In addition, he manifested longer operative time, less time for the first bowel movement, less time to walk and tolerate oral administration, less use of analgesics and fewer days of fever. There were no significant differences in the number of lymph nodes resected, mortality, recurrence, long-term survival, and disease-free survival.
In the impact on survival of minimally invasive gastrectomy evidences in a study in which the national database reviews to identify patients who underwent gastrectomy for adenocarcinoma between 2010 and 2015. The study included 17,449 patients, where laparoscopic surgery shows to improve survival. Predictors of worse survival included patients with comorbidities, tumor size, extent of gastrectomy, and greater T and N staging. Laparoscopic surgery had better survival at 5 years compared to the open approach, 51.9% vs 47.7%, respectively.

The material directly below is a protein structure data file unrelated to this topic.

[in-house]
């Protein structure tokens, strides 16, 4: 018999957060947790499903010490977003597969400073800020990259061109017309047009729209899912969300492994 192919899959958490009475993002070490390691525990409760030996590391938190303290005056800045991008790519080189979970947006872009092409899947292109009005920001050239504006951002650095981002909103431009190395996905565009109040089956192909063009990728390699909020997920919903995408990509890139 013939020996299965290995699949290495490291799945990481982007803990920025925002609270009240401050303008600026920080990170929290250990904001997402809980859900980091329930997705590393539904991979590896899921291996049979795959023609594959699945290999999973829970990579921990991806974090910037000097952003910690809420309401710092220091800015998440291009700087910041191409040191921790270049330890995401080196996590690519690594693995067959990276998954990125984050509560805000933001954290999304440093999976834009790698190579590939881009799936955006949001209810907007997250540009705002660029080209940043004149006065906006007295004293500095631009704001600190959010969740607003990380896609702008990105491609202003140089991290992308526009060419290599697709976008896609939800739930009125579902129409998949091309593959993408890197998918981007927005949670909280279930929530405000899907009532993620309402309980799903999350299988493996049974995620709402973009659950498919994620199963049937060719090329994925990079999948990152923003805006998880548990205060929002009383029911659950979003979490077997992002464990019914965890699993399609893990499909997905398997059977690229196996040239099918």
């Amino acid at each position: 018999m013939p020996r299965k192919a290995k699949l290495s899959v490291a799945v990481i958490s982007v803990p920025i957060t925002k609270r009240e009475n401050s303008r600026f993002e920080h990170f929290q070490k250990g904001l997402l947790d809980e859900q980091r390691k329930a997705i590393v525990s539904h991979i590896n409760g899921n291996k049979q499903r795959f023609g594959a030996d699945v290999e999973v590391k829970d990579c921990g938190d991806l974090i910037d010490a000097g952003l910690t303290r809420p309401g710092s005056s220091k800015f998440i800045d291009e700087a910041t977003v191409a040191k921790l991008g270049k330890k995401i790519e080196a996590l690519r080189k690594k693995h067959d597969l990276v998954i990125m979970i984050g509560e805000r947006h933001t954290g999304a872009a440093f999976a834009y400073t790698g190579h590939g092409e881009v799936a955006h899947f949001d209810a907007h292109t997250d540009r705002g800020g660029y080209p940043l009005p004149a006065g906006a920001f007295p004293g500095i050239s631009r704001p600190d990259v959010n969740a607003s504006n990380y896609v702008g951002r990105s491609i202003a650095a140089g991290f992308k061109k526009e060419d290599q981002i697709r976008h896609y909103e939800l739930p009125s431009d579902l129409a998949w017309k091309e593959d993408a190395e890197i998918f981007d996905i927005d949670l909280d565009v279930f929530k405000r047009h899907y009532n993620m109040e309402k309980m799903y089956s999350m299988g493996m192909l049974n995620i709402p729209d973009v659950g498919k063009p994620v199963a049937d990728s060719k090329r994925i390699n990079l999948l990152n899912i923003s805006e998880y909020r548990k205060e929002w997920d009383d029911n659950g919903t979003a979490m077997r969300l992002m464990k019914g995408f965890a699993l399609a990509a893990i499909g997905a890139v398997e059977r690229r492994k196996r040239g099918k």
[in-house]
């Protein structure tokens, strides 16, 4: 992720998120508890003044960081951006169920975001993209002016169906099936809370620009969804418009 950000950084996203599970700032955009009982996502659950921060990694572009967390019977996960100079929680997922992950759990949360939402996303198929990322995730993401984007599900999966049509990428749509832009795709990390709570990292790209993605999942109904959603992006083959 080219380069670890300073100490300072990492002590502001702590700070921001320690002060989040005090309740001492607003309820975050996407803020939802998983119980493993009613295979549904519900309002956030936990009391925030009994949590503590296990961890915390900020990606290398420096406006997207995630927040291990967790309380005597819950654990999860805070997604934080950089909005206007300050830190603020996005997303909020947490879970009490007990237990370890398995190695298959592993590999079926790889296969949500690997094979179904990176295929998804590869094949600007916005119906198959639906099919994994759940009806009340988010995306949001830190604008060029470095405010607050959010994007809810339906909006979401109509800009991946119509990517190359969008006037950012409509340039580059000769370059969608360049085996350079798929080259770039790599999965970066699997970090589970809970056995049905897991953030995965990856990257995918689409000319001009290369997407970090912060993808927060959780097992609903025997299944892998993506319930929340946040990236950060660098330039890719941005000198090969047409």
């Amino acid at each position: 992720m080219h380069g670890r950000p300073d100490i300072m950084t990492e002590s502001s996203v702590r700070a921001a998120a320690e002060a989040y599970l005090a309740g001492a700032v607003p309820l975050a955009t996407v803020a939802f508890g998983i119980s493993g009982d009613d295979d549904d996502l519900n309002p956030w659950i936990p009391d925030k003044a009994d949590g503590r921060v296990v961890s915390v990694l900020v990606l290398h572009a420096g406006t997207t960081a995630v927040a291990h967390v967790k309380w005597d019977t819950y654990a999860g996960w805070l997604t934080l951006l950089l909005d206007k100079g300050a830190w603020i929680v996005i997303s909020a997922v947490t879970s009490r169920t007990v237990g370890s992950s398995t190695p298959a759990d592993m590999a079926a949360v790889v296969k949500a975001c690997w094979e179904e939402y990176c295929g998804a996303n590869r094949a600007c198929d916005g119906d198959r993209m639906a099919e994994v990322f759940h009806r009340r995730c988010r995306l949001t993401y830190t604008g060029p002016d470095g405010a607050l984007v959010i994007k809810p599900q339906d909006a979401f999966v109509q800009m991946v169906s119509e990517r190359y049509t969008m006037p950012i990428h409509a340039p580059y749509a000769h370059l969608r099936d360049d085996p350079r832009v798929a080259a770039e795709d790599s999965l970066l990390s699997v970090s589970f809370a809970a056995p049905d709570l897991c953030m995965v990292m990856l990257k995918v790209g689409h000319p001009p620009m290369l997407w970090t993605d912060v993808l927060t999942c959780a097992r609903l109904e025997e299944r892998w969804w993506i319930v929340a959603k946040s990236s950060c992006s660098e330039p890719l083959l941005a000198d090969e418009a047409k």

The progress of laparoscopic surgery directly reflects in gastric surgery. With the studies described in this article, it has been possible to demonstrate the safety of partial and total gastrectomy in early and locally advanced gastric cancer. Considering that more studies still need to reinforce and expand the results in locally advanced gastric cancer.
The oncological safety of these procedures confirms, and the learning curve and the adequate selection of patients must consider. Studies needs at the level to compare the progress in laparoscopic gastrectomy, however, there are no specialized centers, which makes it difficult to accelerate this curve.